As the U.S. approaches 100,000 cases per day and the world closes in on 600,000, it is clear the virus is spreading faster and faster.
On Thursday, the U.S. surpassed 9 million cases of coronavirus infection, with a record 90,446 reported in the prior 24 hours. However, there were only 1,004 reported deaths. On Friday, the U.S. came close to 100,000 cases with the New York Times reporting 98,859 cases, but only 971 deaths.
Compare these numbers to the 2,300 deaths per day in April when there were only around 30,000 cases per day. If you do the math, you’ll find the death rate per known case was about 6 or 7 times higher six months ago.
Even if we look at the rates one month ago, on September 30, the number of cases has doubled while the number of deaths is up less than 9 percent. It is unclear exactly why the death rate is lower than previously, but here are some possible answers:
And by the way, “Hoarding” is not the correct term for people who stock up for personal use. Hoarding means buying items that are in short supply and holding them hopes or reselling them to make a profit once scarcity sets in. Hoarders hoard for profit. Preppers prep for safety and security.
As I wrote earlier this week, there are signs that empty shelves are once again lie in our future. So we made an excursion to our local grocery and to Sam’s Club to see how things were doing in our neck of the woods.
As government-mandated rent deferrals and mortgage deferrals expire, tens of millions could face eviction early next year.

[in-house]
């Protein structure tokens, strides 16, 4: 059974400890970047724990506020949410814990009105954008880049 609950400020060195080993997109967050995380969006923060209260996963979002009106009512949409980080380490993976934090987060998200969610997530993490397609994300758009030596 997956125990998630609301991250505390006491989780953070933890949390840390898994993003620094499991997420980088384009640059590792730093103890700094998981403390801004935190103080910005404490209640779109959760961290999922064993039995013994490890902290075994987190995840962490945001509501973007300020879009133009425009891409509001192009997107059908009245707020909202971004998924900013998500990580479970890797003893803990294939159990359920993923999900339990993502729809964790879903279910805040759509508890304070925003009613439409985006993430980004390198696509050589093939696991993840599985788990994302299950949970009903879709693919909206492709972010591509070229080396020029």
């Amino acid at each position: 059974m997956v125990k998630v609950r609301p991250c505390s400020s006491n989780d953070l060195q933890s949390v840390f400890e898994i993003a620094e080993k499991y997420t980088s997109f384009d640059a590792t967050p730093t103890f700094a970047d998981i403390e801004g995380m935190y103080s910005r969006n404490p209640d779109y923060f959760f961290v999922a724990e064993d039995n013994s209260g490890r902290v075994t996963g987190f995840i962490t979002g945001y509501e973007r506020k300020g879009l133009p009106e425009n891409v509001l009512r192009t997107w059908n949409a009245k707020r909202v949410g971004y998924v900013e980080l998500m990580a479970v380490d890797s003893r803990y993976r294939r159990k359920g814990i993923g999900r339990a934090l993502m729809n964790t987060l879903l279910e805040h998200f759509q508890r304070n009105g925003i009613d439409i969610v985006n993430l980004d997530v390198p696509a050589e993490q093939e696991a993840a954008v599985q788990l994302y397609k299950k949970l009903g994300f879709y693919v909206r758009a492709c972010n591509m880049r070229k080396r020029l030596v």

While many worry about violence after Election Day, a concern the recent riots in Philadelphia, New York, and Washington have done nothing to calm, there is another time bomb ticking that has nothing to do with the election: Unpaid rent.
While the media has been worrying about COVID-19 cases, they have neglected to talk about the problem affecting far more people: layoffs, furloughs, and unemployment. The impact losing your job can have on people’s lives is hard to underestimate and in times of high unemployment rates can lead to homelessness. In the long run, the crumbling of our economy may do far more harm to the lives of the younger generations than catching the coronavirus, in part because a loss of income often leads to a loss of housing. And being homeless can become a spiral that is difficult to climb out of.
The combination of cold, snowy weather and rising cases of COVID-19 could make for a cold, lonely winter with no holiday visits.
The middle of the country is suffering through an arctic blast, with snow in the American Redoubt and ice storms as far south as Texas. Winter has started early and looks to be a cold one due to two factors: The La Nina conditions in the Pacific Ocean, which result in colder temperatures parts of the U.S.; and the solar minimum, a time during which the sun’s solar spot activity dies down and temperatures on earth drop. Many fear that the current solar minimum may last years, rivaling the Maunder Minimum which may have caused “the little ice age” in the late 1600s.